Great progress!! Turns out the sticker on the printer describing its wires' input is backwards. I found that out reviewing this guy's code
! This other guy's code and Thermal.h lib
is what I ended up using to get the printer going.
My first real use of the thermal printer was to print out the results of various "speed" settings for the stepper motor. With the Easy Driver's potentiometer adjusted for minimum current, I wanted to see how speed affected the stepper's performance. Three of the TPSs I sell have a return spring loaded on the input shaft and I know from my 1st test bench that this force needs to be overcome by the stepper motor. Speed is a value from 0.1 to 1. This (of my 4 TPSs) stutters with speed set to 0.75, but can complete the sweep with speed set to 0.6. The below printouts are a listing of 1 degree measurements of the ADC input for speed values of 1, 0.5, and 0.1.
With speed set to 1.0, it couldn't even complete the sweep!! The next test, I ran "speed" values of 0.9, 0.75, and 0.6. I could hear 0.9 and 0.75 stutter, but 0.6 was OK, so I set that as the speed factor setting for this particular TPS.
Next up, to start the process of plotting the voltage to angle response curve of the TPS. My initial goal was to display this curve to the operator of the test bench to help decide if they believe the Arduino when it decides if the TPS is good or bad. Test bench 1.0 only tests 35 points and uses a character LCD display to SAY good or bad based on the program's observation of point-to-point analysis. This is certainly better than the industry-standard test of 4 points: off, on, and 2 points in the middle. YES, this 4 point test is what you normally pay $100+ to buy a TPS for!
OEM parts sometimes fail my v1.0 bench with its measly 35 test points...
I found out that with this proper stepper motor and the Easy Driver board coupled with my 18:54 (1:3) gearing that 13 and 1/3 microsteps (u-steps) is 1 degree. With 14 u-steps per measurement, I got 90+ points of data! So I need to decide if I want to depict degree data at all through this, and if it should have accuracy. 3 degrees = 40 u-steps. I'll either do 10 u-steps per measurement or 14. Twenty u-steps is too similar to the current test bench and therefore, "not good enough".Now that I have a power_test() function sorted out
, I started on the test() function. It's really about the same as the power_test(), only we're only iterating once at a speed factor known to have enough power to complete the test. test() sweeps through the known range of TPS valid values and records each step to an array. Then the stepper returns the input shaft to initial position and my rest() function drives ENABLE input to Easy Driver high, turning off the current through the stepper, prolonging its life, saving energy, and keeping the stepper motor at a cooler temperature.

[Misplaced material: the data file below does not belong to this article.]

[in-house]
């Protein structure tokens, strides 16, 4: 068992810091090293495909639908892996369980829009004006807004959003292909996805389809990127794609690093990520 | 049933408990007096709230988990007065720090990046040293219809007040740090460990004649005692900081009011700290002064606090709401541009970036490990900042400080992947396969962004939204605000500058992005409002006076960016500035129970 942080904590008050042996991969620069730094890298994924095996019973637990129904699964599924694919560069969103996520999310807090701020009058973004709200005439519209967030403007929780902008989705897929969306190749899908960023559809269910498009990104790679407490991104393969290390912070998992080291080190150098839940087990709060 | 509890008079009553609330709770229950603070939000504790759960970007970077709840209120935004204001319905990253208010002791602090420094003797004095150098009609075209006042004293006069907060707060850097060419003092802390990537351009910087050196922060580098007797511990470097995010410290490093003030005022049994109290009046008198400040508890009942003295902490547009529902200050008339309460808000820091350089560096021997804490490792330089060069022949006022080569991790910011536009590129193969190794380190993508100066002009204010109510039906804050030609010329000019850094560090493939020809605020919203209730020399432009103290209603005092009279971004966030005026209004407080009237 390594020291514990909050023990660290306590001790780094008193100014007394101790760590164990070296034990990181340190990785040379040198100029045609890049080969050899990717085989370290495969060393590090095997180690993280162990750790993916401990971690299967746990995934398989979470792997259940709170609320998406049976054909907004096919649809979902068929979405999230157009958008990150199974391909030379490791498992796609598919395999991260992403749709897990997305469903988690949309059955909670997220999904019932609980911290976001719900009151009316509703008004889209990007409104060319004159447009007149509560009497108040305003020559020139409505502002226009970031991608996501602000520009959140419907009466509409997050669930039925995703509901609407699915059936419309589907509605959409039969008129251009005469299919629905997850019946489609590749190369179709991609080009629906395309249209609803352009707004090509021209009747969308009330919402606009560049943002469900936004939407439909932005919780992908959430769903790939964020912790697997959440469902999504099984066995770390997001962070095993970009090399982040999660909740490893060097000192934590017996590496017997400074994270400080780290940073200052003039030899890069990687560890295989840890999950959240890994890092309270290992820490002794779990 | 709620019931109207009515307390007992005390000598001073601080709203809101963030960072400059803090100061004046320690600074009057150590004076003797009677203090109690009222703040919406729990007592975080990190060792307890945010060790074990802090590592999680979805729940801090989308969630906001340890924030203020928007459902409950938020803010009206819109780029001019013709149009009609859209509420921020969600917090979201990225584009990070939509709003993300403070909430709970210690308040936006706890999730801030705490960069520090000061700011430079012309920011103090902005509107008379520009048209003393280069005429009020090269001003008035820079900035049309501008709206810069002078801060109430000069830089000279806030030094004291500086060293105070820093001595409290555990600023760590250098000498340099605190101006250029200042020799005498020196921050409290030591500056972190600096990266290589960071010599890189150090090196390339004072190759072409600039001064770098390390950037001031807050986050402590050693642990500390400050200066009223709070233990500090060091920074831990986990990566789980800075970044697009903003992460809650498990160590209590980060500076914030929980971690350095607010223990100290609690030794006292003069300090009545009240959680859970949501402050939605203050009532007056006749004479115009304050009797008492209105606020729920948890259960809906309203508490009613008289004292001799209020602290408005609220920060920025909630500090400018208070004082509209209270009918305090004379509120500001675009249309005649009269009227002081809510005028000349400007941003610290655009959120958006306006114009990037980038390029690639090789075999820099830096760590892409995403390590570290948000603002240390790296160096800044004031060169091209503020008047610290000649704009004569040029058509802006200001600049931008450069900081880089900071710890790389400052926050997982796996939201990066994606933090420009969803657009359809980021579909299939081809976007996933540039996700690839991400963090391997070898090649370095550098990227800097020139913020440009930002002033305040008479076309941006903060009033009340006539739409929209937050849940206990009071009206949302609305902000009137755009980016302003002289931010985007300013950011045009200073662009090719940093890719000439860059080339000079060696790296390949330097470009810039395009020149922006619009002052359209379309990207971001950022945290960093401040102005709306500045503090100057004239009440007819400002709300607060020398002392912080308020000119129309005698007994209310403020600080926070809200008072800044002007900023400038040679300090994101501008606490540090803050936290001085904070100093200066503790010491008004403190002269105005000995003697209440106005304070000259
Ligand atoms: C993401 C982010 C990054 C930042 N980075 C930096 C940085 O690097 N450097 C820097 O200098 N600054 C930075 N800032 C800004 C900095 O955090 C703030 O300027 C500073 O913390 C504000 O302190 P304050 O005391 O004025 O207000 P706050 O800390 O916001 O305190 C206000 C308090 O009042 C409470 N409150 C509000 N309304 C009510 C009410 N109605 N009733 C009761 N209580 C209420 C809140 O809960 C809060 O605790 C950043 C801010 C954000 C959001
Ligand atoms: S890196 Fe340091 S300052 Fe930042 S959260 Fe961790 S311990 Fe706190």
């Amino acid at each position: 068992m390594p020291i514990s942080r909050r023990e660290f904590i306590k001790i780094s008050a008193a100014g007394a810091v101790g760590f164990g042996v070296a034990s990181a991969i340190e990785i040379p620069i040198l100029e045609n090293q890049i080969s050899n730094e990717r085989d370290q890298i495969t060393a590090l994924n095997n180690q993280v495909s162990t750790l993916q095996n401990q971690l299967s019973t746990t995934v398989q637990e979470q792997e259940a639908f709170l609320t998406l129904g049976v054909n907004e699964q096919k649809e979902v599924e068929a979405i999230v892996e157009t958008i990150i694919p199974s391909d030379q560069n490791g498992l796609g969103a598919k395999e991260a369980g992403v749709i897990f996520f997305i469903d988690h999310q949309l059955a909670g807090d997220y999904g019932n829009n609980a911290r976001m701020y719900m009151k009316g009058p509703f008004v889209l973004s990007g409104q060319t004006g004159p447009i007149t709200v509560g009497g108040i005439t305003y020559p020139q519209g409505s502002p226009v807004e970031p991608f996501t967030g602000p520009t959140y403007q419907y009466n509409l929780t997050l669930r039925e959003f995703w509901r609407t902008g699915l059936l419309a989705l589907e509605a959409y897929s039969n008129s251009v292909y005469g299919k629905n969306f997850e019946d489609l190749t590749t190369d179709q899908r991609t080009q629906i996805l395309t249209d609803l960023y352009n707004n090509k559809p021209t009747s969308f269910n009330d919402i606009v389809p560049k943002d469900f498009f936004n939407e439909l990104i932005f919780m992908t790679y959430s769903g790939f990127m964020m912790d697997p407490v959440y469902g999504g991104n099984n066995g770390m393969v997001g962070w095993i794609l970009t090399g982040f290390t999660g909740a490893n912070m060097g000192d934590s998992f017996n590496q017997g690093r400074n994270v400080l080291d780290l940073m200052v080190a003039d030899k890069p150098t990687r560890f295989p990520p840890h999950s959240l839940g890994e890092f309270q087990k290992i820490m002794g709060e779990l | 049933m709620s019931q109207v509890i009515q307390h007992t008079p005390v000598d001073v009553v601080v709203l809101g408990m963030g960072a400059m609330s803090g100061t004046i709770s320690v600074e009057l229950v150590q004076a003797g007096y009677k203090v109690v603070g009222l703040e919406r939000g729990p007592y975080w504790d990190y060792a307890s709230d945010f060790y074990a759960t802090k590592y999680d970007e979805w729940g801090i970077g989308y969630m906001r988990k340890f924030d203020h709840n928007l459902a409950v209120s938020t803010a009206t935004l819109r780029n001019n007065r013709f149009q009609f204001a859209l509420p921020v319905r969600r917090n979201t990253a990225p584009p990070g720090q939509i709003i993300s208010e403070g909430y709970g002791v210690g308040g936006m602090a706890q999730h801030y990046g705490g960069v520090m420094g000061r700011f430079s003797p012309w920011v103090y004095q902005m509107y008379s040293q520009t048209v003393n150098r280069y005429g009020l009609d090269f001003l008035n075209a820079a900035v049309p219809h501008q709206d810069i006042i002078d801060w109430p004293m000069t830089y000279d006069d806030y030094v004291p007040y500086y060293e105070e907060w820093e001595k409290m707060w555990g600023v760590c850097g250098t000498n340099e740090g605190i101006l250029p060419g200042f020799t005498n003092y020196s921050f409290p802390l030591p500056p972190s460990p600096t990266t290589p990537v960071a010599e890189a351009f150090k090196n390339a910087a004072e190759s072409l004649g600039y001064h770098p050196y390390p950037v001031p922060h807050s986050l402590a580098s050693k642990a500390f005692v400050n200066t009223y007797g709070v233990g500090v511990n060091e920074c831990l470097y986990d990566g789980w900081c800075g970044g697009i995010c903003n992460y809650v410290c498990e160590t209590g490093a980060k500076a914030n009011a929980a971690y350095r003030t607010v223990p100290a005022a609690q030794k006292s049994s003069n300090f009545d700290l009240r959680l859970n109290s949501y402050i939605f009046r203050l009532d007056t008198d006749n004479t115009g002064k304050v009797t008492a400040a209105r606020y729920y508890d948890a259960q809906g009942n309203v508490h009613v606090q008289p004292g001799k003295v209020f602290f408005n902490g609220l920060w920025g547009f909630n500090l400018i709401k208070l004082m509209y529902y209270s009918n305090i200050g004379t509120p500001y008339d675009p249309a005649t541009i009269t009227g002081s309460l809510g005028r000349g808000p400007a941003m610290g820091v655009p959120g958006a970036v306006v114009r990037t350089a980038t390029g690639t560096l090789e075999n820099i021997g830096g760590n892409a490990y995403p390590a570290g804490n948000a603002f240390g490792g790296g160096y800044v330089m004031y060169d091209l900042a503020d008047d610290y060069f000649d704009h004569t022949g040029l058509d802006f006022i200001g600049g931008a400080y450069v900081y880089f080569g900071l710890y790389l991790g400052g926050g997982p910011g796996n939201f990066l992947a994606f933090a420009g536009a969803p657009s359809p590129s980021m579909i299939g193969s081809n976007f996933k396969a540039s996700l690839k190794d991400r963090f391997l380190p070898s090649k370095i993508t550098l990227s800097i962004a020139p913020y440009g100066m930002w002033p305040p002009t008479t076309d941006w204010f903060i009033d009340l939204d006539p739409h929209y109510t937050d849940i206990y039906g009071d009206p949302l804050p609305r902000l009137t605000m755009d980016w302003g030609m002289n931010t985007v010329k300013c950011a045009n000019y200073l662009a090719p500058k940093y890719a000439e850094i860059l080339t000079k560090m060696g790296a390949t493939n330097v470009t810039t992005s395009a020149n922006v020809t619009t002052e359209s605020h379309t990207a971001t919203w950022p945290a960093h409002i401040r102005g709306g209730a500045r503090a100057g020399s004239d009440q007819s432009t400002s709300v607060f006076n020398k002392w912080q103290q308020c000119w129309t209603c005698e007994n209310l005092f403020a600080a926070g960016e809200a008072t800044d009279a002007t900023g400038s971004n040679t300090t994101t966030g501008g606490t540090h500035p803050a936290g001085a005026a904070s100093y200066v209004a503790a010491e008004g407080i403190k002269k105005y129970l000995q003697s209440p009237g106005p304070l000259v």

With the sweep of the TPS's range done, I iterate through the array and figured out how to plot the values from bottom left to top right. I used the map() function
and known beginning and end points of the TFT to map() the idx (as x) and test[idx] ADC values to to x and y for each step. I then "looked ahead" and instead of drawing points, I drew lines from this x,y to the "next x,y". And ended the for() loop one entry too soon since my look ahead induced a one-off error.
And here's the plot:
Non-casual observers will notice that the plot is non-linear. The theory behind non-linear TPS is great: the most important time a person is using the throttle is from closed to half open. This is when you are mid-corner or entering into a parking lot, etc. Very crucial moments! With a steep 1st half of the plot, there is great resolution between inputs. This helps the fuel injection computer (referred to an an ECU) more precisely understand what your input is at during these crucial moments.
And then past what I call the "knee", the slope of the curve is gentle. From half throttle, there isn't much point in differentiating the operator's input; most people go to wide open throttle (WOT) from half throttle very quickly anyway.
There we are today. 1 of 4 TPSs pretty well handled. Next up, convert that array of idx to ADC values into a bitmap so I can print it out on the printer. Of the four TPSs I sell, two are non-linear and two are linear. The linear ones are pretty easy to programatically determine good or bad, but the non-linear ones quickly become miserable before-and-after rules and exceptions.
Anyhow, I am very very
for today and honestly
that I'm able to graphically show the display. From the first time I plotted idx vs ADC values in a spreadsheet, I knew that showing the response curve was the best way for the operator running the test bench to decide if this particular TPS is good or bad.
Never happy with it just being... always have to push it a bit too far.